The Perils of Publicity

Back in the day, when Medicare claim forms were filled out on a typewriter, the media had all the power when it came to publicity. Press releases were incredibly important. Timing was everything. “Newsworthy” was the rule. Targeting the appropriate editors and reporters was critical.

I do not have to tell you that has all changed. Now, the mainstream media can often be the last to know. Unless there happens to be a reporter on a JetBlue flight when a flight attendant or passenger has a meltdown, we are going to see video that one of the other passengers posted online before the plane has a chance to make it back to the airport. One of the issues with the 24/7 cloud-based media obsessed world we live in, is the permanence of all the “semi-permanent” content.

Publicity sticks

There is an interesting scene in the 1999 movie Notting Hill in which Julia Roberts’s character, movie star Anna Scott, tries to explain to Hugh Grant’s character, travel bookshop owner Will Thacker, that photos of her leaving his apartment are going to haunt her forever. He tells her that she is blowing everything out of proportion. “Today’s newspapers will be lining tomorrow’s wastepaper bin,” he says. “It’s just one day. Tomorrow, today’s papers will all have been thrown out.”

Image: © Shutterstock

Image: © Shutterstock

She angrily disagrees. “This story will be filed. Every time anyone writes anything about me, they’ll dig up these photos. Newspapers last forever. I’ll regret this forever,” she says. By “they” she means the people who work in the mainstream media.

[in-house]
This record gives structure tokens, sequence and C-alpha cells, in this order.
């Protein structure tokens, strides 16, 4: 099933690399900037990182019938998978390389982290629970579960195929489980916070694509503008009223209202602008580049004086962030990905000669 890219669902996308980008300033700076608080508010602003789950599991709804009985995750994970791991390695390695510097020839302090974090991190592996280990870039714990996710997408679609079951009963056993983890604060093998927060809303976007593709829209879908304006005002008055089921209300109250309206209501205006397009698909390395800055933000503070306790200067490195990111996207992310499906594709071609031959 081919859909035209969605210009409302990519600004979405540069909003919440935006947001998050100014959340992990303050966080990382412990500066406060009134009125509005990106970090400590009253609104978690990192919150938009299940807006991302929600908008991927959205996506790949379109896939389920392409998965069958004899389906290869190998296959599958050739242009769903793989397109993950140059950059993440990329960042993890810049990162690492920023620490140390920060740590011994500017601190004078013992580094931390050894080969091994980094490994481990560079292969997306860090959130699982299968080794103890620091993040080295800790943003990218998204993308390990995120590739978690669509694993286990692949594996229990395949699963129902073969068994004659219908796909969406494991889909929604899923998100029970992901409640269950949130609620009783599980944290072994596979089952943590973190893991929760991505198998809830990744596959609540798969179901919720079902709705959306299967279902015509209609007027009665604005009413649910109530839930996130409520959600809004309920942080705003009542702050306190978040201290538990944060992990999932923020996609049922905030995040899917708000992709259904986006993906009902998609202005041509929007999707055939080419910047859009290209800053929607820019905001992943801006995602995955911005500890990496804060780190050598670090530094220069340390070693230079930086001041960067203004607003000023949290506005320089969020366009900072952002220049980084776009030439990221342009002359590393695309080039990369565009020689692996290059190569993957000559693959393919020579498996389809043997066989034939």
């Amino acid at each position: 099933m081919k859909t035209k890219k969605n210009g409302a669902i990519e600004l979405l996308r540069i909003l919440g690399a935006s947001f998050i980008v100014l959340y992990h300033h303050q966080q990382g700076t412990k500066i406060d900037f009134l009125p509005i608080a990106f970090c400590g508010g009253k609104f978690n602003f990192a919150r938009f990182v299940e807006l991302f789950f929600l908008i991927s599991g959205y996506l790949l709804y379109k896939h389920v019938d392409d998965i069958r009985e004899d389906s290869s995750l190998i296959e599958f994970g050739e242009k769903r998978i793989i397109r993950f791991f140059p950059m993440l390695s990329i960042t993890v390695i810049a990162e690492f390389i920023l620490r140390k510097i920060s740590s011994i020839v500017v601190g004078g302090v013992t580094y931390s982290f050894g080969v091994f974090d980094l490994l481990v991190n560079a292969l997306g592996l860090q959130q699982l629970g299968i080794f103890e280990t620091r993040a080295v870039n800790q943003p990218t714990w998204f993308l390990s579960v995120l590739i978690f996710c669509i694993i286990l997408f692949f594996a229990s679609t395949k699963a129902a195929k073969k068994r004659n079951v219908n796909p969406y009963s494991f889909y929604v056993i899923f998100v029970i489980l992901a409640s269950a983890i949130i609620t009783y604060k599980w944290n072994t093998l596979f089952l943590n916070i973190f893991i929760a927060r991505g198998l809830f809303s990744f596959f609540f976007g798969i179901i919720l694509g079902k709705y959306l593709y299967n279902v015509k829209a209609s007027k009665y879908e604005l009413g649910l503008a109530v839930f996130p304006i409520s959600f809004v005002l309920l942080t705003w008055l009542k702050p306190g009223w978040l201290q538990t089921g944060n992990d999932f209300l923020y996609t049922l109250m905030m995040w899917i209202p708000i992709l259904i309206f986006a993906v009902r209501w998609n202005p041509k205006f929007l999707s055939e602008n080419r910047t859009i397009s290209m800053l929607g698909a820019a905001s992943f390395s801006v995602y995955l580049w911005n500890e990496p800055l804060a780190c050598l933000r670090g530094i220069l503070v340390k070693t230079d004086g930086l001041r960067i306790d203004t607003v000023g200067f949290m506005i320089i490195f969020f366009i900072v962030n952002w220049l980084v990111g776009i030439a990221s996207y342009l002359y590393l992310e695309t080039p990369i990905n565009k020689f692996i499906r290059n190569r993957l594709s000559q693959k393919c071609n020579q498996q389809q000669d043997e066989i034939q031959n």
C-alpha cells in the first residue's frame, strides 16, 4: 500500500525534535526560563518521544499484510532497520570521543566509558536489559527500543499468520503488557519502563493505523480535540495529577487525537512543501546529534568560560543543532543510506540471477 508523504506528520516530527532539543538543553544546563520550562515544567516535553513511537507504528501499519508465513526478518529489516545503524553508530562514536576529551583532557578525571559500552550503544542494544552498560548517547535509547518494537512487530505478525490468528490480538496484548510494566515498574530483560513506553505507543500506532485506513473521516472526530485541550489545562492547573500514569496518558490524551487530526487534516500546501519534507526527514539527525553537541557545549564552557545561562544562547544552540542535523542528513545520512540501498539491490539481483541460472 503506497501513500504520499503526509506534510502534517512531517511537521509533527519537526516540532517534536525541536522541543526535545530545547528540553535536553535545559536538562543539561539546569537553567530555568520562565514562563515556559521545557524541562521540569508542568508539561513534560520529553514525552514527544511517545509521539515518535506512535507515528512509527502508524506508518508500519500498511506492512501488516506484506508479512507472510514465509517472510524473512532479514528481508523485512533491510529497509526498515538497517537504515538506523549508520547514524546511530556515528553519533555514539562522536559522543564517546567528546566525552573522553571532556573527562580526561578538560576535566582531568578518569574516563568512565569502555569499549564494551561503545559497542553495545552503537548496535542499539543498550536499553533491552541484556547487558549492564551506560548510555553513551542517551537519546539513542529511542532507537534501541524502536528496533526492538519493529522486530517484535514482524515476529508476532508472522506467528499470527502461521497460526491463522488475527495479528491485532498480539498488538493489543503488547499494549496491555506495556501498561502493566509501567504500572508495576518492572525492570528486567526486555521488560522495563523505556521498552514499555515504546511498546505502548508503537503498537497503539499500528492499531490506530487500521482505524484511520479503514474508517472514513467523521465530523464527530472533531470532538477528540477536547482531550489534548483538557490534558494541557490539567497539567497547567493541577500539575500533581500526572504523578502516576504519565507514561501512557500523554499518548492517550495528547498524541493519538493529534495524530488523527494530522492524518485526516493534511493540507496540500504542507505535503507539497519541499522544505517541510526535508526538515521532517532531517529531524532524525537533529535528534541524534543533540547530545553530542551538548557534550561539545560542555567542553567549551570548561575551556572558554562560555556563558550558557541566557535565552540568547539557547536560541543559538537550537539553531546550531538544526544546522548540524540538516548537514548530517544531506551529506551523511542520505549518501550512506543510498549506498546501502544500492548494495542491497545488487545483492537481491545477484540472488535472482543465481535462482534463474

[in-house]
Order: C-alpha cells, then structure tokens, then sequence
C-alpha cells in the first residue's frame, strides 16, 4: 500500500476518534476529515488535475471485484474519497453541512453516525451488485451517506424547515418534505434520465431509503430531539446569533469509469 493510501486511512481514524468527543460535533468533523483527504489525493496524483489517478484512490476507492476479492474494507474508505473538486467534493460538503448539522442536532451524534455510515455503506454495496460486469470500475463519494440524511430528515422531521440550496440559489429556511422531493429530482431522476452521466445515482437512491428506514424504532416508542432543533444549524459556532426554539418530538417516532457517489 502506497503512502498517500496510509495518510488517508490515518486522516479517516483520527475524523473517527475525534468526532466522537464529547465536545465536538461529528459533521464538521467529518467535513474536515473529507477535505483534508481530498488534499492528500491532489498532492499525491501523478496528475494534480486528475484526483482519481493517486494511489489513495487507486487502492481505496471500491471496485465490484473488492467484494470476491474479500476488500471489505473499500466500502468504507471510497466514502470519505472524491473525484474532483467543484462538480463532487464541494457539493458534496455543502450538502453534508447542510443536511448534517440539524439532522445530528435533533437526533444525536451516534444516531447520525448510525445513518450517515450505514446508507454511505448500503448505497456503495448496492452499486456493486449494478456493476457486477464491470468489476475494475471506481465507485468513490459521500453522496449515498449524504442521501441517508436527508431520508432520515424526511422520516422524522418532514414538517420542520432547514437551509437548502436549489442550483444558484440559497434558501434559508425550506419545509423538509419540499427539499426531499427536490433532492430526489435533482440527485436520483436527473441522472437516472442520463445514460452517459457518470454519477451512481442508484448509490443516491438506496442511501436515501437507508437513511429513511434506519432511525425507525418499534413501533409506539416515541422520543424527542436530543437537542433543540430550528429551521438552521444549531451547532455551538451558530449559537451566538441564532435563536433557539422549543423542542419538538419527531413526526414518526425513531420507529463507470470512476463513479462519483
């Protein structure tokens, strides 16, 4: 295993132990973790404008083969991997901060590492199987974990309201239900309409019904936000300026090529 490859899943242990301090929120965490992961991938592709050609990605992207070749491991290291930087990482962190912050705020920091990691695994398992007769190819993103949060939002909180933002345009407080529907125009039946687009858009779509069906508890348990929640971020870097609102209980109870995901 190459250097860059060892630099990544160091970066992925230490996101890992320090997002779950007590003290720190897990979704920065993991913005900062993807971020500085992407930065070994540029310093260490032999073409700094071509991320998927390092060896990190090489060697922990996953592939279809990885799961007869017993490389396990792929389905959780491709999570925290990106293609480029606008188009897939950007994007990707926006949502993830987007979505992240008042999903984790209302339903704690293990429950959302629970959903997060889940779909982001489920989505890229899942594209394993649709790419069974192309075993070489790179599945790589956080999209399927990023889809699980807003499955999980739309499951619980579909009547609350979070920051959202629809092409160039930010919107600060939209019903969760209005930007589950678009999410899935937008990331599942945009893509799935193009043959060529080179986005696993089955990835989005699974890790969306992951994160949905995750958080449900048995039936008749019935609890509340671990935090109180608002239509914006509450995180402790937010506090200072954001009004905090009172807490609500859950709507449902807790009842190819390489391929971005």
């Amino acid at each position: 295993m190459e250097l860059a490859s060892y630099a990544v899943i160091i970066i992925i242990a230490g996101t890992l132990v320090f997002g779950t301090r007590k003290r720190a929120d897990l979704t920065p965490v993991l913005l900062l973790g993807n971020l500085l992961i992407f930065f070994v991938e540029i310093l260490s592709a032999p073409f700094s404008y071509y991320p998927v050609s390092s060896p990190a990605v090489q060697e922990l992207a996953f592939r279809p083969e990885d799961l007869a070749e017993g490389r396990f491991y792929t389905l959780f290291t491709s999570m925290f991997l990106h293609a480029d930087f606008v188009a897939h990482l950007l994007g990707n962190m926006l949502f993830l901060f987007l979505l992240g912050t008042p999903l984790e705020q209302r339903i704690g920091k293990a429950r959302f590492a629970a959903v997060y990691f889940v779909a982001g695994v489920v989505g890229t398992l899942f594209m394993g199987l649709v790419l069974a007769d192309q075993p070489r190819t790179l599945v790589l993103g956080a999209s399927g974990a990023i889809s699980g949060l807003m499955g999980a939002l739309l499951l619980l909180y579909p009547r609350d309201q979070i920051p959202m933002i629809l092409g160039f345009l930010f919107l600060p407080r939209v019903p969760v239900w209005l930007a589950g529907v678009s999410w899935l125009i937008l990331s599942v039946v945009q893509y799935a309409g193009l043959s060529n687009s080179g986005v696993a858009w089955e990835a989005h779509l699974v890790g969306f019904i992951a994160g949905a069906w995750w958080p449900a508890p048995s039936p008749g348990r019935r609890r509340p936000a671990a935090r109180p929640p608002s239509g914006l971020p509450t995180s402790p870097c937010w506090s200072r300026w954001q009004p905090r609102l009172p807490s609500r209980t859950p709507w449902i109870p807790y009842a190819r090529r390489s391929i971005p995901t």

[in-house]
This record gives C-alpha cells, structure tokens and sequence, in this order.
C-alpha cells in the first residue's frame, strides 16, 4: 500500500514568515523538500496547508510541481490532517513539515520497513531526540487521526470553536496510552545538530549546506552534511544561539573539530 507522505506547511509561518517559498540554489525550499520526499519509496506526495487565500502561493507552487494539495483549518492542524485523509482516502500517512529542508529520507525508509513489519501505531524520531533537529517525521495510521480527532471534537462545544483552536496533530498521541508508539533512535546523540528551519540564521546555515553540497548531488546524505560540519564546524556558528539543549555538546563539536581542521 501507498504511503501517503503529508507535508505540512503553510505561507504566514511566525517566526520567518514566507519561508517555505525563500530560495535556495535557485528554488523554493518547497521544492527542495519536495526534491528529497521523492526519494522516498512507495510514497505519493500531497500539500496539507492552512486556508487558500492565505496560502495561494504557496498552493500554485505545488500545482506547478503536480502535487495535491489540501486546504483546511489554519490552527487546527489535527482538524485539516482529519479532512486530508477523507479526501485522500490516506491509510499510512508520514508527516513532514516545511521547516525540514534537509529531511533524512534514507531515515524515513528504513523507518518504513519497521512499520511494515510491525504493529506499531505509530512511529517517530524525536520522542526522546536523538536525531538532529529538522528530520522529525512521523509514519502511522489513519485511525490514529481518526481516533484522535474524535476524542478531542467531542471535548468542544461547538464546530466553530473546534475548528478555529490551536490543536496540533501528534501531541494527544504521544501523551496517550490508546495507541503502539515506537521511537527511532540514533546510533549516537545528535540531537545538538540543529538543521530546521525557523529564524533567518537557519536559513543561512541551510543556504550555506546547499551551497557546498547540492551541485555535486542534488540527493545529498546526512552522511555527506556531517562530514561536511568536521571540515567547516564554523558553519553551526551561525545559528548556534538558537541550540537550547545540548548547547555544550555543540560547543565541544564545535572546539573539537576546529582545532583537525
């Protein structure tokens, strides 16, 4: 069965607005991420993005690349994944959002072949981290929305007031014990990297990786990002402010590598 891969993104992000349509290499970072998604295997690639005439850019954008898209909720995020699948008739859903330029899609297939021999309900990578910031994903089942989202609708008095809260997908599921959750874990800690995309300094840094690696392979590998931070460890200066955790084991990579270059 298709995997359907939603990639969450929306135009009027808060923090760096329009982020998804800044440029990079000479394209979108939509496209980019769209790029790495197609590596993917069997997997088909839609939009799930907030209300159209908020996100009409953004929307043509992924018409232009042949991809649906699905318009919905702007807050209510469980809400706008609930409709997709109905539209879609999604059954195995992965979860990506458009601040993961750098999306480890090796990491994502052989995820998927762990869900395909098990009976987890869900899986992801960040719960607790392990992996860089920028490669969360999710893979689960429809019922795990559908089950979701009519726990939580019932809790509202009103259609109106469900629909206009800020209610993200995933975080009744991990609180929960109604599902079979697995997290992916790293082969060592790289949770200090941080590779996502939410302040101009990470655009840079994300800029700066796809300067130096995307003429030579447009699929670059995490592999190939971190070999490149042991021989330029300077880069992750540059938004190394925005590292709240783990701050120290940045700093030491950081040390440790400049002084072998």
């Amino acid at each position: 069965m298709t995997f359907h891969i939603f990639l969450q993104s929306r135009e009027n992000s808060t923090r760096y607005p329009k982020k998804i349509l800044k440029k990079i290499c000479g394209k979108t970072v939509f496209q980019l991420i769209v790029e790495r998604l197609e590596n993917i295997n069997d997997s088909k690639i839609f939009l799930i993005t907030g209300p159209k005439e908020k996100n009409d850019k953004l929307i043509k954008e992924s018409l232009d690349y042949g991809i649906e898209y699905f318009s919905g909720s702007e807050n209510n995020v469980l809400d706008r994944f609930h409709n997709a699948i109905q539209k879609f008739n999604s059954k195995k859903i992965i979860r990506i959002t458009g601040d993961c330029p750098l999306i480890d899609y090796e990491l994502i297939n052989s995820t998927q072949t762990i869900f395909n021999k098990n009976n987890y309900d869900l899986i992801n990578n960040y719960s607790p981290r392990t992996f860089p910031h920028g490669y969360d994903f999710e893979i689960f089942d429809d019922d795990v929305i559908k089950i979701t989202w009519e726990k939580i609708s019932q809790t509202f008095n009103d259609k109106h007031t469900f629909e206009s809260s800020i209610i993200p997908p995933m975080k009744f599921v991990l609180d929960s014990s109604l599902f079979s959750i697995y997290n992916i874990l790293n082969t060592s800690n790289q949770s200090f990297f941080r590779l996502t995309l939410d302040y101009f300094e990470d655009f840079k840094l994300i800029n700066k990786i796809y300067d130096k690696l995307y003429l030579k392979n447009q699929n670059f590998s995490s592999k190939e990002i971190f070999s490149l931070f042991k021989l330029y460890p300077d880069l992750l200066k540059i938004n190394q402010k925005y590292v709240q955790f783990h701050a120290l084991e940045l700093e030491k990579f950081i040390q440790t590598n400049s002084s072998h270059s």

Now, we are “they” and “they” is everybody. If you have an Internet-compatible tool, you can search the Internet. A couple of columns ago, I wrote about “Yelping” yourself. I had several people come up to me at the American Academy of Orthotists and Prosthetists Annual Meeting in Orlando, Fla., and say that after they read that column, they immediately “Yelped” themselves. If they were not happy with what they found, they started to work on fixing it.

“The Perils of Publicity” has a similar message. Is your company’s brand compatible with or reflective of what is “filed” online either by you or what has been compiled by the Internet itself?

Publicity follows identity

Elizabeth Mansfield
Elizabeth Mansfield

According to author Mike Michalowicz, the most important aspect of branding is to identify and clarify your company’s purpose. If you do that, everything follows. Identification and clarification are key. If you do not know what your company’s purpose is, you might want to figure that out before you start researching what the Internet thinks your company’s purpose is.

For example, pretend your company is BP Oil. You may have a pretty new logo and a massive rebranding campaign, but “oil spill” is the purpose the Internet assigns you when you google your company. See what I mean?

The good news is that since you have gained considerable power in the modern media arena, you are not poor, helpless Anna Scott. You can work to throw those old newspapers out and make your brand reflect your purpose.

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